I am a big believer in the power of mediation and counselling. I have seen cases where you would think the parties would not be ready to even talk to each other, much less compromise, eventually open up in the semi-formal setting of a mediation before an independent mediator, and resolve their issue amicably. The power of mediation and counselling is immense especially in domains like matrimonial law, where prolonged litigation really only serves the lawyers in the case, and the parties end up depleting their mental, emotional and financial strengths. My advice to clients, in matrimonial matters especially, is to aim for a divorce by mutual consent, and even in the business world, most business leaders recognize that litigation should only be a last resort after expending all efforts to find a middle ground. Increasingly, businesses are themselves building in mandatory mediation in the dispute resolution provisions in their agreements.

However, I am less optimistic about arbitration, as I feel the same deficiencies have crept up in arbitration as is the bane of litigation (long adjournments, unnecessary formalities, arbitrariness, bureaucracy etc.). However, if we were to embrace the model used abroad where formal institutions administer arbitrations and mediations with more adherence to a transparent and efficient process, I think that could be a game-changer.

 

What are the challenges you have faced in building your career as it stands today? 

The single biggest challenge for me as an independent practitioner has been business development, and the never-ending process of looking for clients and work continuously. As lawyers are not allowed to advertise or solicit for work (which therefore relegates lawyers and clients meeting each other only through word of mouth) this particularly makes it harder for first generation lawyers to build their practice, and easier for generational lawyers to build upon the existing practice. The best that I can do is to maintain high-standards for the services I provide to my clients and a high level of integrity, and trust that satisfied client would not only return but would recommend me to others. So far, this strategy has worked for me and a majority of my work comes through referrals, and repeat clients.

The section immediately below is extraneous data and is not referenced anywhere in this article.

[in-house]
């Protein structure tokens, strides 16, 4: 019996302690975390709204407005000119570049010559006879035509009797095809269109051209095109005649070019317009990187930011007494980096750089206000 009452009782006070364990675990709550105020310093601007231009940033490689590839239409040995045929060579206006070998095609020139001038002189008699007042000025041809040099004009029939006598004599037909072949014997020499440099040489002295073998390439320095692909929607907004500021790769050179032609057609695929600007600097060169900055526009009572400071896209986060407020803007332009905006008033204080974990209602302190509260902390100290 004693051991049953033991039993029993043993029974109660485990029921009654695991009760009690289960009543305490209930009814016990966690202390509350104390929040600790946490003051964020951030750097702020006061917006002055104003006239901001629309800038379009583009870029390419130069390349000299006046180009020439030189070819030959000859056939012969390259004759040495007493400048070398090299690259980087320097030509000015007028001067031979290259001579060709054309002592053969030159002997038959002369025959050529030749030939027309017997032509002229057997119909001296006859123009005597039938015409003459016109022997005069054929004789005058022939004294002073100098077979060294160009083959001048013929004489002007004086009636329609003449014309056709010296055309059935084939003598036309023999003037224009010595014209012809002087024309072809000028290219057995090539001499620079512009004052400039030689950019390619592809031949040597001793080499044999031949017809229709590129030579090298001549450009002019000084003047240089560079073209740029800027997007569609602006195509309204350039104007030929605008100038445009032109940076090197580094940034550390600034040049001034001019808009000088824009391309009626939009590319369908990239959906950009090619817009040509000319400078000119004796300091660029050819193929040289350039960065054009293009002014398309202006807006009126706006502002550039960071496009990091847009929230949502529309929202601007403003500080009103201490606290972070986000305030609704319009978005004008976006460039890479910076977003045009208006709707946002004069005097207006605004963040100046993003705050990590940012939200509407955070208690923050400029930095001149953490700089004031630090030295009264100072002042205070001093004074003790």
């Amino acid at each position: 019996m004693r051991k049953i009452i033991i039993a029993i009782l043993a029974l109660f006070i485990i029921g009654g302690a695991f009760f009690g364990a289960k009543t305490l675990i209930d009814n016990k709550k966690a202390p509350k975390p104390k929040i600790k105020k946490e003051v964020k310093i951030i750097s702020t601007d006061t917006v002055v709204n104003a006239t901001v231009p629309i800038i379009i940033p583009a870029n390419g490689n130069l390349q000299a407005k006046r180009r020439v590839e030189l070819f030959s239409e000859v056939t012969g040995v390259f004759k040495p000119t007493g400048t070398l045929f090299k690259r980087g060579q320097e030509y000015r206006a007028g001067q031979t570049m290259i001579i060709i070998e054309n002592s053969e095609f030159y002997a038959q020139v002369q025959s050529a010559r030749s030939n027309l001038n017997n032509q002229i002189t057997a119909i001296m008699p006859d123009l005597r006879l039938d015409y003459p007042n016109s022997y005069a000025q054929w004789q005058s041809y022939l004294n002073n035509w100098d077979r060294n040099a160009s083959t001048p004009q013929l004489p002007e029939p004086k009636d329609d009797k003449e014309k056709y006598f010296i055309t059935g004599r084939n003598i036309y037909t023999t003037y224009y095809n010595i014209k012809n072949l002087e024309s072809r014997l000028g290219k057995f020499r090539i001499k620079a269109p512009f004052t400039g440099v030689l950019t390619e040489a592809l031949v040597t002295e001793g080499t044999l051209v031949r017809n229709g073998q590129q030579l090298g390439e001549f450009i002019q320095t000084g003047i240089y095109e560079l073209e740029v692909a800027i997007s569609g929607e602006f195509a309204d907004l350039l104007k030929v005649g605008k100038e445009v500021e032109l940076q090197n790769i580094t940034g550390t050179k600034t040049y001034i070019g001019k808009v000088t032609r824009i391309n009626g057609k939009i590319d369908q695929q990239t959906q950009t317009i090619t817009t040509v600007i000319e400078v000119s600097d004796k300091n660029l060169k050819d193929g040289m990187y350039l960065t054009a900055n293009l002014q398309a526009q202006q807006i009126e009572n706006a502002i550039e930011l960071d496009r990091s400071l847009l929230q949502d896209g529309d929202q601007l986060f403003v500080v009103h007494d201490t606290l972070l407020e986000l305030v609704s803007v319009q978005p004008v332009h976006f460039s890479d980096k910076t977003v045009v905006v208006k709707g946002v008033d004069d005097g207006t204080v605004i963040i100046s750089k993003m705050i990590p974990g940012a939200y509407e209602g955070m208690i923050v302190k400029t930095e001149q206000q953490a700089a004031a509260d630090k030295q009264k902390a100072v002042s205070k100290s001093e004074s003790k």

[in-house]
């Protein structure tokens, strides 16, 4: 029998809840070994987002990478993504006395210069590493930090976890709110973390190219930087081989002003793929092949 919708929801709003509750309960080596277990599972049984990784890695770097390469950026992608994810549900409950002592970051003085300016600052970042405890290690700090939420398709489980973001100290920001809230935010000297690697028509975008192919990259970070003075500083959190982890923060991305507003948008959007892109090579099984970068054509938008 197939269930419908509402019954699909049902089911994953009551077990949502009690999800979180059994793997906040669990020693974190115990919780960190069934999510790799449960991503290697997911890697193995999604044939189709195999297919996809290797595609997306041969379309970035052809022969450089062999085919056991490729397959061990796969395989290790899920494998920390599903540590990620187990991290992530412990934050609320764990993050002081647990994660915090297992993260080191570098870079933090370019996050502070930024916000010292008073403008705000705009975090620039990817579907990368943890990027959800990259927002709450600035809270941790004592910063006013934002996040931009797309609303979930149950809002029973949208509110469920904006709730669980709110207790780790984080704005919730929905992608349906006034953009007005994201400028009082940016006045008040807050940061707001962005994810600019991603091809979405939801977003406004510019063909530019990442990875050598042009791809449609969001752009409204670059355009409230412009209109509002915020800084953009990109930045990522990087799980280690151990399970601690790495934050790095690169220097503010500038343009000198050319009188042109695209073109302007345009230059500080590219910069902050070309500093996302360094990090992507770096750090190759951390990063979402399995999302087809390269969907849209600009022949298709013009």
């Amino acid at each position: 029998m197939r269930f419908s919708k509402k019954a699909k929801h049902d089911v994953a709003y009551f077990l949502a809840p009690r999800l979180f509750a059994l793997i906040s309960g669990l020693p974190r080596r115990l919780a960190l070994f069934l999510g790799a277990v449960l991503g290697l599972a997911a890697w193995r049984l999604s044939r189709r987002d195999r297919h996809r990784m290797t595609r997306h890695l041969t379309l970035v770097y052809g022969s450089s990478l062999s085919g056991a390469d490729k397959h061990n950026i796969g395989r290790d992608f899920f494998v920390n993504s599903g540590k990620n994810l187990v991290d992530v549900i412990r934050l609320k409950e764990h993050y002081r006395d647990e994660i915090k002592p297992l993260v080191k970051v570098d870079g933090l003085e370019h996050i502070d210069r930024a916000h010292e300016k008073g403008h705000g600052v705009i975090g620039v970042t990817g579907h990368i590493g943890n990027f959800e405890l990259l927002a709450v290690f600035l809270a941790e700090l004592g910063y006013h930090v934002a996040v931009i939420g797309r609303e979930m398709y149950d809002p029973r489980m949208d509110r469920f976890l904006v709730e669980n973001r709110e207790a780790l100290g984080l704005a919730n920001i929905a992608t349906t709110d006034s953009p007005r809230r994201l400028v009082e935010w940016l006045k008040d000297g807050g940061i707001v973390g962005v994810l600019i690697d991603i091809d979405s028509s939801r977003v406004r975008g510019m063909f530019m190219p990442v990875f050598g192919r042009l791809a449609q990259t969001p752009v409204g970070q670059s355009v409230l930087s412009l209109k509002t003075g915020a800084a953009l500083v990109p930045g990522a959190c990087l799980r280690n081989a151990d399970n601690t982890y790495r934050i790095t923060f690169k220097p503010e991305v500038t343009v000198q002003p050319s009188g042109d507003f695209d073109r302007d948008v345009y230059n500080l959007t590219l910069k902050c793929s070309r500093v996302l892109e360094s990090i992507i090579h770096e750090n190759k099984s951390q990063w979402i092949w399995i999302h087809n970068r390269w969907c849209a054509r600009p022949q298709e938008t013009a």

How do you maintain a work life balance?

A part of my decision to go independent was to be able to manage my own time, clients, personal and professional time as per my needs. I am fortunate to have my office in Neeti Bagh, which also happens to be my residence. Due to this, I am able to cut travel time, and most courts are quite close too. I feel a lot of lawyers are victims of inadequate time management skills and regressive work timing policies, and a lot of time in law offices especially is spent unproductively. By culling this unproductive time from my life, I have been able to be actively involved in raising my daughter, and have also had the time to follow other pursuits like travelling. I see this change in my other colleagues who have their own independent practices as well, who have been able to balance their focus not only on work, but also on personal time and space.

 

What advice do you have for our readers who are primarily college students?

I think a lot of lawyers you have interviewed have probably covered the basics. What I would add is that you should use your internships and time in college to see how different career paths in the legal profession work. Don’t do it for the certificate. This is an invaluable time for you to explore and discover what attracts you the most. Law has a very high attrition rate (globally) with very few people studying law ending up being involved in the legal profession five years after graduation. I think a lot of that has to do with unrealistic expectations of your day-to-day life in a law office, and I know of several young lawyers who burnt out too fast working in offices which demanded fourteen to sixteen hour workdays, six to seven days a week. The good part is that even if you decide not to have a legal career at the end of it, the law degree is uniquely advantageous in that it will enhance virtually whatever you choose to do in life.